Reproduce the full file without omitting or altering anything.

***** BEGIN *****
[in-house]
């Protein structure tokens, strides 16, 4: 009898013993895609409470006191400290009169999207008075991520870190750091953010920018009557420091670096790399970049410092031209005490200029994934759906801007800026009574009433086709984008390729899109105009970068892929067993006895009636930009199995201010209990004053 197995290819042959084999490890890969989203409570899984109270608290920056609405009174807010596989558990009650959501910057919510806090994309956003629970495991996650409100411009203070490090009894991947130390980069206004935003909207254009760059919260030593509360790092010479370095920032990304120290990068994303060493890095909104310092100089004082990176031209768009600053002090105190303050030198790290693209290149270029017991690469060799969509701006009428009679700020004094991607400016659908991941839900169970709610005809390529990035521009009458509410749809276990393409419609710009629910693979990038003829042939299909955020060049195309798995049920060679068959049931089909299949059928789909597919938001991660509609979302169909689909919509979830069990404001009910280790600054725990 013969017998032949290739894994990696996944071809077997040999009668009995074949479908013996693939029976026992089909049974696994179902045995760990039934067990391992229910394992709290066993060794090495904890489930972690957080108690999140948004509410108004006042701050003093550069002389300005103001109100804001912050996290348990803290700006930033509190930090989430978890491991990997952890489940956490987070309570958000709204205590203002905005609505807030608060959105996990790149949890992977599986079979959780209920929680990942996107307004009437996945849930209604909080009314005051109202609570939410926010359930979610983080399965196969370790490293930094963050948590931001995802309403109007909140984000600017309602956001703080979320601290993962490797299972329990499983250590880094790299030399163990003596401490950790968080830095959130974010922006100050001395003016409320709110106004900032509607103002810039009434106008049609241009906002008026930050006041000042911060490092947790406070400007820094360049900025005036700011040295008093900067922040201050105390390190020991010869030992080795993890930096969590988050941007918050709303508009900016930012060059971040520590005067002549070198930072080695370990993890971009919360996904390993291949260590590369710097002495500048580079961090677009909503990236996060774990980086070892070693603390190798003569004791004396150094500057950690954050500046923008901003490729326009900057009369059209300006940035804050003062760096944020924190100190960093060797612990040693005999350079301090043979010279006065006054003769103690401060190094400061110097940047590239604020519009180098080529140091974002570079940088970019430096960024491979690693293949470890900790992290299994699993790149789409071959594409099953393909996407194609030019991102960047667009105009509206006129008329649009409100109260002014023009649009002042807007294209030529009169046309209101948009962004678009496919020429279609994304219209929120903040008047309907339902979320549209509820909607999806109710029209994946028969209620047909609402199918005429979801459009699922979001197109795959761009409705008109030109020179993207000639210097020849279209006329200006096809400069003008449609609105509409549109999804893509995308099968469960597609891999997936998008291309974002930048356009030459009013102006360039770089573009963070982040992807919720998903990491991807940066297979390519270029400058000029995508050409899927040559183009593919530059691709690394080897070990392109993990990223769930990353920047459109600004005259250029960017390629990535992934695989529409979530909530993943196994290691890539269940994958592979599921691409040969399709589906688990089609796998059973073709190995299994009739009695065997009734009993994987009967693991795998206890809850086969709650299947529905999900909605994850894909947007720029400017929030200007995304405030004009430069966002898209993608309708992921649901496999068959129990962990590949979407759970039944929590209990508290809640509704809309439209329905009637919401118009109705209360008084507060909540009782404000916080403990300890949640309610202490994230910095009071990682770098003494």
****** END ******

[in-house]
């Protein structure tokens, strides 16, 4: 009898013993895609409470006191400290009169999207008075991520870190750091953010920018009557420091670096790399970049410092031209005490200029994934759906801007800026009574009433086709984008390729899109105009970068892929067993006895009636930009199995201010209990004053 197995290819042959084999490890890969989203409570899984109270608290920056609405009174807010596989558990009650959501910057919510806090994309956003629970495991996650409100411009203070490090009894991947130390980069206004935003909207254009760059919260030593509360790092010479370095920032990304120290990068994303060493890095909104310092100089004082990176031209768009600053002090105190303050030198790290693209290149270029017991690469060799969509701006009428009679700020004094991607400016659908991941839900169970709610005809390529990035521009009458509410749809276990393409419609710009629910693979990038003829042939299909955020060049195309798995049920060679068959049931089909299949059928789909597919938001991660509609979302169909689909919509979830069990404001009910280790600054725990 013969017998032949290739894994990696996944071809077997040999009668009995074949479908013996693939029976026992089909049974696994179902045995760990039934067990391992229910394992709290066993060794090495904890489930972690957080108690999140948004509410108004006042701050003093550069002389300005103001109100804001912050996290348990803290700006930033509190930090989430978890491991990997952890489940956490987070309570958000709204205590203002905005609505807030608060959105996990790149949890992977599986079979959780209920929680990942996107307004009437996945849930209604909080009314005051109202609570939410926010359930979610983080399965196969370790490293930094963050948590931001995802309403109007909140984000600017309602956001703080979320601290993962490797299972329990499983250590880094790299030399163990003596401490950790968080830095959130974010922006100050001395003016409320709110106004900032509607103002810039009434106008049609241009906002008026930050006041000042911060490092947790406070400007820094360049900025005036700011040295008093900067922040201050105390390190020991010869030992080795993890930096969590988050941007918050709303508009900016930012060059971040520590005067002549070198930072080695370990993890971009919360996904390993291949260590590369710097002495500048580079961090677009909503990236996060774990980086070892070693603390190798003569004791004396150094500057950690954050500046923008901003490729326009900057009369059209300006940035804050003062760096944020924190100190960093060797612990040693005999350079301090043979010279006065006054003769103690401060190094400061110097940047590239604020519009180098080529140091974002570079940088970019430096960024491979690693293949470890900790992290299994699993790149789409071959594409099953393909996407194609030019991102960047667009105009509206006129008329649009409100109260002014023009649009002042807007294209030529009169046309209101948009962004678009496919020429279609994304219209929120903040008047309907339902979320549209509820909607999806109710029209994946028969209620047909609402199918005429979801459009699922979001197109795959761009409705008109030109020179993207000639210097020849279209006329200006096809400069003008449609609105509409549109999804893509995308099968469960597609891999997936998008291309974002930048356009030459009013102006360039770089573009963070982040992807919720998903990491991807940066297979390519270029400058000029995508050409899927040559183009593919530059691709690394080897070990392109993990990223769930990353920047459109600004005259250029960017390629990535992934695989529409979530909530993943196994290691890539269940994958592979599921691409040969399709589906688990089609796998059973073709190995299994009739009695065997009734009993994987009967693991795998206890809850086969709650299947529905999900909605994850894909947007720029400017929030200007995304405030004009430069966002898209993608309708992921649901496999068959129990962990590949979407759970039944929590209990508290809640509704809309439209329905009637919401118009109705209360008084507060909540009782404000916080403990300890949640309610202490994230910095009071990682770098003494």